Location: Naples, Italy
As soon as you set foot in Naples, you’re enveloped in a world of perfect chaos. Caught in a flurry of scattered pedestrians, speedy vespas, and crumbling alleyways, you’re a mere dot splattered on a canvas.
There’s the banter and shouting of animated locals and the impatient, aggressive honking of congested traffic squeezed into the tiny, twisted streets. There’s the aroma of fried local goodies, of freshly baked bread and pizza a portafoglio. There’s wonderfully brewed espresso. There’s babà with custard! There’s sfogliatella. Amidst the confusion, there are historical gems like Castel dell’Ovo and beautiful old churches around every corner.
Location: Lecce, Apulia, Italy
During our road trip around Puglia, we stopped in Lecce for a day. When evening rolled around, looking to have a casual dinner, we scoped out a place that served bombette – a popular Pugliese specialty that I had read about before our trip.
Fresh ingredients such as ham, eggplant, nuts, cheese, asparagus, and mushrooms are wrapped in fresh slabs of pork, which are then grilled to perfection. It was madness when we walked in. A sweaty horde of people gathered around the meat counter, the heavy scent of pork fat wafting through the air.
Location: Apulia (Salento), Italy
There’s a great expression used in Italian gastronomy that describes how well two different ingredients go together. It’s “la morte sua”, which is “to die for” in English. However, I find it more fun if you translate it literally, word for word, because it sounds like one ingredient causes the death of the other.
For example, you could say: OMG, you have to try this bread, it’s amazing! Spread some nutella on top – it’s la morte sua (it’s the bread’s death)!
The other night our friend surprised us with a chocolate salame.
It’s not as weird as it sounds. A “salame di cioccolato” is a common Italian dessert, and no meat involved.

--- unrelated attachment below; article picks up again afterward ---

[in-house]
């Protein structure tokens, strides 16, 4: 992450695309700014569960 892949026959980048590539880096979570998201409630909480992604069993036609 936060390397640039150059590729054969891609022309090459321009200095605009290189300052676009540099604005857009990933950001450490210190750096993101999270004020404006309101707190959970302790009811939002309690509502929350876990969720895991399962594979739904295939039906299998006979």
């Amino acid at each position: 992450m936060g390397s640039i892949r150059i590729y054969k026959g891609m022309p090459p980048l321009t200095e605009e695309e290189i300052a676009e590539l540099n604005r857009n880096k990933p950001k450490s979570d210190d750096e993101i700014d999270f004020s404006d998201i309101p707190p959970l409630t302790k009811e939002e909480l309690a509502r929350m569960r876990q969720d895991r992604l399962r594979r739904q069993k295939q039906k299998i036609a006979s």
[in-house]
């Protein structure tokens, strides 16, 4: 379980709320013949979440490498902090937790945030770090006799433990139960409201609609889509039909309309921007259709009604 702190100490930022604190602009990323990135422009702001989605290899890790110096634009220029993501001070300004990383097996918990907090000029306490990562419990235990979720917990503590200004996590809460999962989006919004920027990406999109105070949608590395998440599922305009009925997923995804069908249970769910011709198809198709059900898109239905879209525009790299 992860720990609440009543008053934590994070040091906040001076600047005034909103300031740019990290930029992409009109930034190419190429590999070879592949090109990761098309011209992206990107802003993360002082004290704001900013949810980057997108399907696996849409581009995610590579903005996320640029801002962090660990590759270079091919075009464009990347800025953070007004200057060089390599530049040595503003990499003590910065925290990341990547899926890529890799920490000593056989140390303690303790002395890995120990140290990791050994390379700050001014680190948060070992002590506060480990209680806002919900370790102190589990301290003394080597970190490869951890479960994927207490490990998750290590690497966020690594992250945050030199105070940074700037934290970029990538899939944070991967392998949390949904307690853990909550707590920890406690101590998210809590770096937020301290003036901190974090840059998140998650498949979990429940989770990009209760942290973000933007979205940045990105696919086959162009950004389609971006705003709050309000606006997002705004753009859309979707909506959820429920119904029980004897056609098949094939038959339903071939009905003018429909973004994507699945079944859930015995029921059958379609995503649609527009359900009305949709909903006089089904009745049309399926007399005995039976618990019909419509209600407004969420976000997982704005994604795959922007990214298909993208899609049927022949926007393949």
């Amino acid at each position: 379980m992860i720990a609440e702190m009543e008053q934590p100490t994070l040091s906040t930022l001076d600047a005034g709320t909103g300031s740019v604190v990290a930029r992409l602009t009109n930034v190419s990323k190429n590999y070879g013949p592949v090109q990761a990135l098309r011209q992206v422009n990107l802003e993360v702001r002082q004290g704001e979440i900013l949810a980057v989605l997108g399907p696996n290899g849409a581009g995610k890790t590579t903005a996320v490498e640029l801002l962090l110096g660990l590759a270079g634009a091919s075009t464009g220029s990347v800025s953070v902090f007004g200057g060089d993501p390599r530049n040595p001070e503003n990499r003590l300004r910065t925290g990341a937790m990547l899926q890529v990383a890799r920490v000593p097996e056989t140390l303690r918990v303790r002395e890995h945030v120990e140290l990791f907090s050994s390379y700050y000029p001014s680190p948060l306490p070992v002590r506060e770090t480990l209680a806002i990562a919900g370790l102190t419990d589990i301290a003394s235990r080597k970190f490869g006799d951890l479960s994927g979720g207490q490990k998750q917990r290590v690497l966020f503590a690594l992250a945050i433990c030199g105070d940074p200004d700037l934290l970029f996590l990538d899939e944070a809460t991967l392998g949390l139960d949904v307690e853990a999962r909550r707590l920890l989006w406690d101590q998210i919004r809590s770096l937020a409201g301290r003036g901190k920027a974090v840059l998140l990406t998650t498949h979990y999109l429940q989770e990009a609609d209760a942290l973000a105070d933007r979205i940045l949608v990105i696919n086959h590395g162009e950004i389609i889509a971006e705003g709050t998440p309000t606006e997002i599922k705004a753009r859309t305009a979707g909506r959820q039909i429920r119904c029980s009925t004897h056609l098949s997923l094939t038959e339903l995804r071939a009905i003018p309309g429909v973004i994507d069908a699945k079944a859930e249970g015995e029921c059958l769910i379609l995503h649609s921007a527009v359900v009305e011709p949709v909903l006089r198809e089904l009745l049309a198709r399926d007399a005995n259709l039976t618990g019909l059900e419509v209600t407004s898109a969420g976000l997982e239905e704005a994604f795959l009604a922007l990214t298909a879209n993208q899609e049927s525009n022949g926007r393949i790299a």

(*Note: In English it’s referred to as a “chocolate salami.” For some reason, Italian words in English are always changed into their plural form. Like “panini.” It’s annoying when someone orders a “panini” in the USA, it’s PANINO).
Location: Palermo, Sicily
Arancini are originally from Sicily, so of course, the best arancini I’ve ever had were in Palermo.
These savory fried rice balls are made everywhere in Italy, but from personal experience, they aren’t very good unless they come from the homeland. Elsewhere, they are always too dry, lacking flavor, or the rice-to-other-ingredients ratio is terrible. My favorite are the arancini al ragù (rice, tomato sauce with minced meat, peas, onions, and mozzarella), but they can be filled with a variety of ingredients like ham, mushrooms, and spinach.
Location: Rapallo, Liguria, Italy
Focaccia di Recco came into my life one balmy summer evening in a small, unassuming restaurant in downtown Rapallo. Knowing it was a regional specialty, my husband and I ordered it expecting the usual thick, somewhat dense but soft bread that the word focaccia usually refers to. Then the waiter came over and set down this silver plate of what resembled jaggedly cut up, crunchy quesadillas. I tore off a piece and took my first bite. The hot, savory, melted cheese oozed out on all ends of the thin, crispy bread. Simple, yet absolutely scrumptious.
While visiting my sister-in-law, I curiously snuck a peek at the baby food they had at home. Differences in eating habits between Italy and the US are always interesting to me.
In addition to the jars of fruit and vegetable medleys and meats like beef and turkey, which are typical to both cultures, there were these 3 gems: tomato and ricotta, prosciutto, and rabbit. I love how baby food mirrors local culture and what everyone eats as an adult.
Location: Merano, Trentino-Alto Adige, Italy
We spent this New Year’s Eve in Merano, a lovely town completely surrounded by mountains in Trentino-Alto Adige. For those of you who are unfamiliar with the region, Trentino-Alto Adige is basically the least Italian place in Italy. Situated on the borders of Switzerland and Austria, it’s is an autonomous region (their healthcare and school systems are separate from the rest of Italy) divided into two parts: Trentino, the southern province, and Alto Adige (South Tyrol in English), the northern province. Merano is in the Alto Adige part. Generally speaking, those who are from the area identify more with the German culture and lifestyle, and are not too fond of being considered Italians.
I like to think it was fate that led me to marry a man from Campania, which happens to be the birthplace of Mozzarella di Bufala, one of my absolute favorite Italian foods of all time. As I write this post, I sit here staring longingly at pictures of this exquisite cheese, daydreaming about its incredibly smooth, gleaming white exterior, and its soft, milky, rich interior.